Additional research: C. Courtney Joyner
Producer: William Castle, Robb White, Howard Koch (uncredited), Aubrey Schenck (uncredited)
Director: William Castle
Screenplay: Robb White, based on the novel The Marble Forest by Theo Durrant
Cinematography: Carl E. Guthrie
Music: Les Baxter
Editing: John F. Schreyer
Art Direction: Jack T. Collis, Robert Kinoshita
Special Effects: Irving Block, Louis DeWitt, Jack Rabin
Cast: William Prince (Dr. Rodney Barrett), Jim Backus (Sheriff Jim Tyloe), Jacqueline Scott (Polly), Susan Morrow (Sylvia), Christine White (Nancy), Dorothy Morris (Alice), Ellen Corby (Miss Kushins), Philip Tonge (Jode Wetherby), Robert Colbert (Nick the Chauffeur), Linda Guderman (Marge), Jonathan Kidd (Ed Quigley), Howard Hoffman (Hummel).
by Richard Harland Smith
Step Right Up! I'm Gonna Scare the Pants Off America: Memoirs of a B-Movie Mogul by William Castle (Putnam, 1976)
Anthony Boucher: A Bibliobiography by Jeffrey Alan Marks (McFarland Publishing, Inc., 2008)
William Castle obituary, The New York Times, June 1977
The first of William Castle's "gimmick" films. In this one, admission included an insurance policy against "death by fright" issued by Lloyds of London.
During its initial theatrical release, attendees were given a small badge that said, "I'm no chicken. I saw Macabre."
Theo Durrant, the credited author of the novel The Marble Forest, upon which Macabre is based, is a pseudonym for twelve mystery writers who composed the novel. Those writers are: Terry Adler, Anthony Boucher, Eunice Mays Boyd, Florence Ostern Faulkner, Allen Hymson, Cary Lucas, Dana Lyon, Lenore Glen Offord, Virginia Rath, Richard Shattuck, Darwin L. Teilhet and William Worley. The New York Times review notes that the film's opening features a British narrator; however, the narration was not included in the print viewed. Christine White's character, "Nancy Wetherby," was incorrectly listed in the credits as "Nancy Tyloe." The closing credits featured animated horse-drawn hearses with each of the characters killed in the story listed as "The Dead," and the remaining cast listed as "The Living," as mourners. following the hearses. Mortician "Ed Guigley" was listed with "The Dead" although his character is alive at the picture's close. Technical credits featured cartoon drawings of executions, skeletons and ghosts.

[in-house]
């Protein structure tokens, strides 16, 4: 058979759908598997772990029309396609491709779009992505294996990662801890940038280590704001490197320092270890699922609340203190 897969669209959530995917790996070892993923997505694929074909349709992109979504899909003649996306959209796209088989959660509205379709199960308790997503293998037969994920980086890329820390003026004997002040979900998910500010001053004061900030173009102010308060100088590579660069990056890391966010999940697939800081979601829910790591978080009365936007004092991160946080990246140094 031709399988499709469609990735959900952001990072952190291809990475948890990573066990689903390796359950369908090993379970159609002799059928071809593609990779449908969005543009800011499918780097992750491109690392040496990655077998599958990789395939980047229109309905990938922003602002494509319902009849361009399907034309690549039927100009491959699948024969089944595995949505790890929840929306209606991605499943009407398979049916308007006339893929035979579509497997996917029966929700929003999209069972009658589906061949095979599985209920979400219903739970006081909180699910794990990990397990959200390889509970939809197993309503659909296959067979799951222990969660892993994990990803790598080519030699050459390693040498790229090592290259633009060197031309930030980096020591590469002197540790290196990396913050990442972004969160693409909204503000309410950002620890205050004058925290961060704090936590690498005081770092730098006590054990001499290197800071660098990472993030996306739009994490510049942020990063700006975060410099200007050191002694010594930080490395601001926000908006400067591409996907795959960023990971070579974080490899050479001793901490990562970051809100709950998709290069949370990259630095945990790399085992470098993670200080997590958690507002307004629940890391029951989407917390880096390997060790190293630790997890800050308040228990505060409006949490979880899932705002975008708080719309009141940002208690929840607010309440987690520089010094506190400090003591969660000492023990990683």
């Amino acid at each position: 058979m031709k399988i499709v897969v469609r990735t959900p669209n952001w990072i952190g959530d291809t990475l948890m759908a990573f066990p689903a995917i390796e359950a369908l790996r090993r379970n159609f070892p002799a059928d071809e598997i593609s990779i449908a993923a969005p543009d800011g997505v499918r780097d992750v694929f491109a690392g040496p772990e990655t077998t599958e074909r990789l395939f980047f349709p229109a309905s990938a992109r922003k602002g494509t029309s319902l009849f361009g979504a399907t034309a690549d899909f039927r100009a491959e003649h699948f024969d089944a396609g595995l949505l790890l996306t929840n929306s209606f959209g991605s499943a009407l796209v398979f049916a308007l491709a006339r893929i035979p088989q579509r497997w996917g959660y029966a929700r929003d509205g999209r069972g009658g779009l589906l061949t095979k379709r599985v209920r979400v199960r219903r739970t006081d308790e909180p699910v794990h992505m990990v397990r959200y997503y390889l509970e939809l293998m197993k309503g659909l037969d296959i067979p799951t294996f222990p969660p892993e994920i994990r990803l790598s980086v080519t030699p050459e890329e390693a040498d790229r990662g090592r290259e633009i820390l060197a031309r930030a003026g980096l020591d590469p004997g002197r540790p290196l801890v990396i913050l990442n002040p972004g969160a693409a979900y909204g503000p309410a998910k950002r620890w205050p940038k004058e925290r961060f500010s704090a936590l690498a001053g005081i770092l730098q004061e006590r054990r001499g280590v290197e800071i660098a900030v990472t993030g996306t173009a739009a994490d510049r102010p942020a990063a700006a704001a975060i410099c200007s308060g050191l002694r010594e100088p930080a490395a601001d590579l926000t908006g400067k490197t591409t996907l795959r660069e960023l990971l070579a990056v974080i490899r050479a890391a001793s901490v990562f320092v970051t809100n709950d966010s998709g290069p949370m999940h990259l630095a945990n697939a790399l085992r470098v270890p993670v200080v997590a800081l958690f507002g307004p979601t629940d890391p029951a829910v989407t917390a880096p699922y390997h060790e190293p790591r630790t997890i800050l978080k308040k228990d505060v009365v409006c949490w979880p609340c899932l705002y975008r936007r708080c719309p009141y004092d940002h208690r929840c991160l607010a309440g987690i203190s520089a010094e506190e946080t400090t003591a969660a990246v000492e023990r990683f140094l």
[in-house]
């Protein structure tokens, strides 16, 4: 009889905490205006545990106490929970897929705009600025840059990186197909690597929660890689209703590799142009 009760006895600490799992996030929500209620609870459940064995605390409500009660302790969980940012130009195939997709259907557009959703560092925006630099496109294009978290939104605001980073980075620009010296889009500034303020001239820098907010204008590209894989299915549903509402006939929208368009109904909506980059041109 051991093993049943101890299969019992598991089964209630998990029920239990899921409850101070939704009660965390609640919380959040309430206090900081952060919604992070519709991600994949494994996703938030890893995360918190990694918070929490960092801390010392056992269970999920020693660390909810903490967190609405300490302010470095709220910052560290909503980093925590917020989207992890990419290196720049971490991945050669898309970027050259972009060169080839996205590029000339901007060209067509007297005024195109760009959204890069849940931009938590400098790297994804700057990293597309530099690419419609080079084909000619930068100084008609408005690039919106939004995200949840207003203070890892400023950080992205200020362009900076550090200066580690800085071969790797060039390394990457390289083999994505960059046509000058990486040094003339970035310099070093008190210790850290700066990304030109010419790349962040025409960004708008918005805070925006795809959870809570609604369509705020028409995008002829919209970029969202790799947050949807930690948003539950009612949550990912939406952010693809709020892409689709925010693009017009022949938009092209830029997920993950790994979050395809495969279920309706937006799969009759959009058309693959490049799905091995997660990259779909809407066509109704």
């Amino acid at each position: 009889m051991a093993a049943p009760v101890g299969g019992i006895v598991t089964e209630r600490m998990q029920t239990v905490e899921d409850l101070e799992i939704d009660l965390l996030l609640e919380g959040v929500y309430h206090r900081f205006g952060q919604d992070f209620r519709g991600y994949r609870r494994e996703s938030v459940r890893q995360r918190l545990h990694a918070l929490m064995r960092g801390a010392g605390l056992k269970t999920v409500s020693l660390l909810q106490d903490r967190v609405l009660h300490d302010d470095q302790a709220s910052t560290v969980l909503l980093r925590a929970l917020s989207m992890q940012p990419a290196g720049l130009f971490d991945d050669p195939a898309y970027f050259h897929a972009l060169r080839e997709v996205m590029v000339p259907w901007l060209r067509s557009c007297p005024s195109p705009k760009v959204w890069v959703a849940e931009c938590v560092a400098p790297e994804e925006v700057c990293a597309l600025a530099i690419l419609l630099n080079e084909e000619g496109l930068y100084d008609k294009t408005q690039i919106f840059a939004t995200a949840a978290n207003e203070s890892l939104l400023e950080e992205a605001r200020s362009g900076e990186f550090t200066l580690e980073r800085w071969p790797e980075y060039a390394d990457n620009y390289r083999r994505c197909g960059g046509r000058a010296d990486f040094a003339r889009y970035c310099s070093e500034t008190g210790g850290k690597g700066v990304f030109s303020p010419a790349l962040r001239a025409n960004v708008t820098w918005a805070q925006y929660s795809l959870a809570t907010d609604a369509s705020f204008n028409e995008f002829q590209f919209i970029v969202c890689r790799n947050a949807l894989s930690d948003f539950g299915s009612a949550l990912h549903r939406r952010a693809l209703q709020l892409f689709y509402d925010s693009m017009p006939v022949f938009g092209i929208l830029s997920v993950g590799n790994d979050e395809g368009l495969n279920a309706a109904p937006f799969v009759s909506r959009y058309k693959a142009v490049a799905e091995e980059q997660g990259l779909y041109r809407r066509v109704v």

Although a August 12, 1957 Hollywood Reporter news item stated that the film was made "in cooperation with" Bel-Air Productions, Inc., only Susina Associates is listed by contemporary sources as the production company. An exploitation feature of the distribution of the film was the offer of a $1,000 life insurance policy for all patrons, payable in the event of death by fright during the performance of Macabre. According to a contemporary Los Angeles Times article, the only stipulation by the insurance company was that the name of the insurer, Lloyd's of London, not be used in print advertising.
Released in United States Spring March 1958
Theo Durrant is a pseudonym for Terry Adler, Anthony Boucher, Eunice Mays Boyd, Florence Ostern Faulkner, Allen Hymson, Cary Lucas, Dana Lyon, Lenore Glen Offord, Virginia Rath, Richard Shattuck, Darwin L Teilhet, and William Worley - all writers involved in writing the novel.
Theatre patrons received a $1,000 life insurance policy from Lloyds of London, payable in the event of death by fright.
Released in United States Spring March 1958